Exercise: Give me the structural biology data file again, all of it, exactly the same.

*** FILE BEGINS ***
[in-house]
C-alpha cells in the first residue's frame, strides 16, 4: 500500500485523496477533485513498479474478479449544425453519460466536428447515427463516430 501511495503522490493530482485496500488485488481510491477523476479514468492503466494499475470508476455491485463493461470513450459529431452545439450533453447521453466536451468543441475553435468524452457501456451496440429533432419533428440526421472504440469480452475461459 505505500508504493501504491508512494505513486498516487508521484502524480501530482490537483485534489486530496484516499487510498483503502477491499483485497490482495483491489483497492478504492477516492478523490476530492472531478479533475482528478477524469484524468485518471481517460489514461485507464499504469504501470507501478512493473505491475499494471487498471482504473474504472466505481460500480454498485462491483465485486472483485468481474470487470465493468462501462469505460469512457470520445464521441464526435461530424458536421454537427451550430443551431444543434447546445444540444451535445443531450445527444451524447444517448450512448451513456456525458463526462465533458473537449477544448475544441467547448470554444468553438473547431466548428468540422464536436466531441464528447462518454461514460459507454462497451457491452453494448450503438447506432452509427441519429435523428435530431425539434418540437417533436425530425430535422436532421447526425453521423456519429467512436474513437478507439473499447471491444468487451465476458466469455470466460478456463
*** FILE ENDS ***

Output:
[in-house]
C-alpha cells in the first residue's frame, strides 16, 4: 500500500485523496477533485513498479474478479449544425453519460466536428447515427463516430 501511495503522490493530482485496500488485488481510491477523476479514468492503466494499475470508476455491485463493461470513450459529431452545439450533453447521453466536451468543441475553435468524452457501456451496440429533432419533428440526421472504440469480452475461459 505505500508504493501504491508512494505513486498516487508521484502524480501530482490537483485534489486530496484516499487510498483503502477491499483485497490482495483491489483497492478504492477516492478523490476530492472531478479533475482528478477524469484524468485518471481517460489514461485507464499504469504501470507501478512493473505491475499494471487498471482504473474504472466505481460500480454498485462491483465485486472483485468481474470487470465493468462501462469505460469512457470520445464521441464526435461530424458536421454537427451550430443551431444543434447546445444540444451535445443531450445527444451524447444517448450512448451513456456525458463526462465533458473537449477544448475544441467547448470554444468553438473547431466548428468540422464536436466531441464528447462518454461514460459507454462497451457491452453494448450503438447506432452509427441519429435523428435530431425539434418540437417533436425530425430535422436532421447526425453521423456519429467512436474513437478507439473499447471491444468487451465476458466469455470466460478456463